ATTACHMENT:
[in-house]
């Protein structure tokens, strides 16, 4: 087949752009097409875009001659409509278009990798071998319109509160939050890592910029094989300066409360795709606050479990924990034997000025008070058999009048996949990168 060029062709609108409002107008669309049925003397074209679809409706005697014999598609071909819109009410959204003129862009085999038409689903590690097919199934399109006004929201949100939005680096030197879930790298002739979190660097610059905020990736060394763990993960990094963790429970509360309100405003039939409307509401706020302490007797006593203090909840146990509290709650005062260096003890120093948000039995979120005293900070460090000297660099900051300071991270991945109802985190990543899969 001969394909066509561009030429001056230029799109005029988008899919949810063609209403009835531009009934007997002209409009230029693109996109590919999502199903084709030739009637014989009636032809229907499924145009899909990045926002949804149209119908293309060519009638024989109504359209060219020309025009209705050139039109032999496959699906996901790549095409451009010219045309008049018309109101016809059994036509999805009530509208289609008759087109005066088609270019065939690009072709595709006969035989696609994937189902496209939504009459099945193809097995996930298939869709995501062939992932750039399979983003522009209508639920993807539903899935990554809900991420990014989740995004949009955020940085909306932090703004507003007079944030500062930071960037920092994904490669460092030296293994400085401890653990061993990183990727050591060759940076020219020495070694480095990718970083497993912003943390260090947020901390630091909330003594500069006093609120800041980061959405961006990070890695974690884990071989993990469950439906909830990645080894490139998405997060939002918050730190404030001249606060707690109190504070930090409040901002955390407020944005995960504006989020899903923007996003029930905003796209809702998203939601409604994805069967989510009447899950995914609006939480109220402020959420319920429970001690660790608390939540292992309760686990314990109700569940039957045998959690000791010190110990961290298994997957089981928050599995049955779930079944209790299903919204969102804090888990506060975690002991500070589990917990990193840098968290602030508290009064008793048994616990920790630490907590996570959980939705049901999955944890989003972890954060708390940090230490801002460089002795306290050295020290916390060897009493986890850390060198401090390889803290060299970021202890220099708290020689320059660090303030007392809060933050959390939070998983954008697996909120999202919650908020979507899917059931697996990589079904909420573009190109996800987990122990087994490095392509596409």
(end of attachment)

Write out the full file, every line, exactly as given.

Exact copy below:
[in-house]
């Protein structure tokens, strides 16, 4: 087949752009097409875009001659409509278009990798071998319109509160939050890592910029094989300066409360795709606050479990924990034997000025008070058999009048996949990168 060029062709609108409002107008669309049925003397074209679809409706005697014999598609071909819109009410959204003129862009085999038409689903590690097919199934399109006004929201949100939005680096030197879930790298002739979190660097610059905020990736060394763990993960990094963790429970509360309100405003039939409307509401706020302490007797006593203090909840146990509290709650005062260096003890120093948000039995979120005293900070460090000297660099900051300071991270991945109802985190990543899969 001969394909066509561009030429001056230029799109005029988008899919949810063609209403009835531009009934007997002209409009230029693109996109590919999502199903084709030739009637014989009636032809229907499924145009899909990045926002949804149209119908293309060519009638024989109504359209060219020309025009209705050139039109032999496959699906996901790549095409451009010219045309008049018309109101016809059994036509999805009530509208289609008759087109005066088609270019065939690009072709595709006969035989696609994937189902496209939504009459099945193809097995996930298939869709995501062939992932750039399979983003522009209508639920993807539903899935990554809900991420990014989740995004949009955020940085909306932090703004507003007079944030500062930071960037920092994904490669460092030296293994400085401890653990061993990183990727050591060759940076020219020495070694480095990718970083497993912003943390260090947020901390630091909330003594500069006093609120800041980061959405961006990070890695974690884990071989993990469950439906909830990645080894490139998405997060939002918050730190404030001249606060707690109190504070930090409040901002955390407020944005995960504006989020899903923007996003029930905003796209809702998203939601409604994805069967989510009447899950995914609006939480109220402020959420319920429970001690660790608390939540292992309760686990314990109700569940039957045998959690000791010190110990961290298994997957089981928050599995049955779930079944209790299903919204969102804090888990506060975690002991500070589990917990990193840098968290602030508290009064008793048994616990920790630490907590996570959980939705049901999955944890989003972890954060708390940090230490801002460089002795306290050295020290916390060897009493986890850390060198401090390889803290060299970021202890220099708290020689320059660090303030007392809060933050959390939070998983954008697996909120999202919650908020979507899917059931697996990589079904909420573009190109996800987990122990087994490095392509596409």